Solution of a Hard Flight Path Optimization Problem by Different Optimization Codes

  • K. Chudejl
  • Ch Biiskensl
  • T. Graf
Part of the Lecture Notes in Computational Science and Engineering book series (LNCSE, volume 21)


Solar electric propulsion is the key technology to reduce propellant consumption for interplanetary missions. A number of studies of interplanetary and lunar missions are currently performed by the European Space Agency (ESA), which exploit the benefits of solar electric propulsion (e.g., [11,8]). Although solar electric propulsion has the disadvantage of low-thrust levels the high specific impulse leads to considerable reduction of propellant mass and therefore to an increase in payload mass. Trajectory optimization problems with solar electric propulsion are known to be extremly difficult (e.g., [3]). They have in the past been successfully solved by indirect methods while direct methods usually failed. Nevertheless the sophistication of direct solution methods has also permanently increased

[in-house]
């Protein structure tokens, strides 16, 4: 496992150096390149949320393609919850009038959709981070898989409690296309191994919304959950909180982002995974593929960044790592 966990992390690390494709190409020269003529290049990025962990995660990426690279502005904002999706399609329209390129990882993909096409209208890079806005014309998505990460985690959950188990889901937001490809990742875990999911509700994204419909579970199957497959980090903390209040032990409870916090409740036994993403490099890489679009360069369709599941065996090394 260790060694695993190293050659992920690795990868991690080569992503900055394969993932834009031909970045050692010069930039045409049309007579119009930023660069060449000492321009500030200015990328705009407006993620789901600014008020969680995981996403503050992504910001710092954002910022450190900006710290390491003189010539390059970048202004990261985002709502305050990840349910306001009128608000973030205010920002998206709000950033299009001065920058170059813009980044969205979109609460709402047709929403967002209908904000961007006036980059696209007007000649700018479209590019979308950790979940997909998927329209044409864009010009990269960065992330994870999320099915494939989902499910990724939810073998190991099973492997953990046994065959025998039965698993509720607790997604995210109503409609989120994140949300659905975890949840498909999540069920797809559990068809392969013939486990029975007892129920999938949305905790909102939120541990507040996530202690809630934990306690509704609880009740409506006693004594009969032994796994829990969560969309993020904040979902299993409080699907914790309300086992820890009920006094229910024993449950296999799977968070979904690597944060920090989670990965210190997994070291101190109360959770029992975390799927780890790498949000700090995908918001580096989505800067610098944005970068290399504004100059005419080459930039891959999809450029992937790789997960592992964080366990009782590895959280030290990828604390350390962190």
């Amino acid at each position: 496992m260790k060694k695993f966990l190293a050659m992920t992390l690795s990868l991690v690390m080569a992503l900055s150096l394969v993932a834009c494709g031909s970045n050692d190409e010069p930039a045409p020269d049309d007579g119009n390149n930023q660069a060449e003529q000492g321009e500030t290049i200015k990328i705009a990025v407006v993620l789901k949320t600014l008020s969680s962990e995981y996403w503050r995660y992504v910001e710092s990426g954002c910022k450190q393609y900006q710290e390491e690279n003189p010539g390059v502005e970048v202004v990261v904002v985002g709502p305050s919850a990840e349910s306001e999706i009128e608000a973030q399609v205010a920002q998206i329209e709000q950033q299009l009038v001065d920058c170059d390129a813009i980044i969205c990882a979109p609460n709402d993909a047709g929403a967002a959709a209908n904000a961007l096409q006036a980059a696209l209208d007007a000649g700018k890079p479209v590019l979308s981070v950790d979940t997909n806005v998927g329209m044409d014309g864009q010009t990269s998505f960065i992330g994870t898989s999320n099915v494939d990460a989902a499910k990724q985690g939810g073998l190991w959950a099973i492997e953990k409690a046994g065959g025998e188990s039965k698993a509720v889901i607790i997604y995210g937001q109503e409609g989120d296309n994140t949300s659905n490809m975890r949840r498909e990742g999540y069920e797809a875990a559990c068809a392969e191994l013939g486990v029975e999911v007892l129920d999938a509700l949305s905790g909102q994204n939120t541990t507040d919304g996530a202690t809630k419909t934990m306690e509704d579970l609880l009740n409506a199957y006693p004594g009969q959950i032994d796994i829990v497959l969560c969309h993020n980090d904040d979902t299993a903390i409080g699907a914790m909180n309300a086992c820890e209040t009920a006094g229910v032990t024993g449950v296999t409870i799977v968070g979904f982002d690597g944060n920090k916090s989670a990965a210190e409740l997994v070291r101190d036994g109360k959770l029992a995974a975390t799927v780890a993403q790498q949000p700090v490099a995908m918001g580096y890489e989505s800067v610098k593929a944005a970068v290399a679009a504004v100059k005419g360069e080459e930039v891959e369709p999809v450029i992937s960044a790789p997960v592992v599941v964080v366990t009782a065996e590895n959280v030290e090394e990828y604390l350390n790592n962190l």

The interesting question is: Can low-thrust missions be solved today by direct methods? How precise are these solutions compared with an indirect solution? What time and requirements does it take for a successful solution?

A detailed numerical comparison of the direct solution code NUDOCCCS (Büskens [11]) and the indirect multiple shooting code MUMUS (Hiltmann [7]) is presented for a reference problem (a low thrust orbital transfer problem of a LISA spacecraft with constraints on the solar aspect angle) from [11]


Optimal Control Problem Reference Problem Lunar Mission Propellant Mass Direct Solution Method 
These keywords were added by machine and not by the authors. This process is experimental and the keywords may be updated as the learning algorithm improves.


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Copyright information

© Springer-Verlag Berlin Heidelberg 2002

Authors and Affiliations

  • K. Chudejl
    • 1
  • Ch Biiskensl
    • 1
  • T. Graf
    • 2
  1. 1.Lehrstuhl für IngenieurmathematikUniversität BayreuthBayreuth
  2. 2.Lehrstuhl für Angewandte MathematikUniversität BayreuthBayreuth

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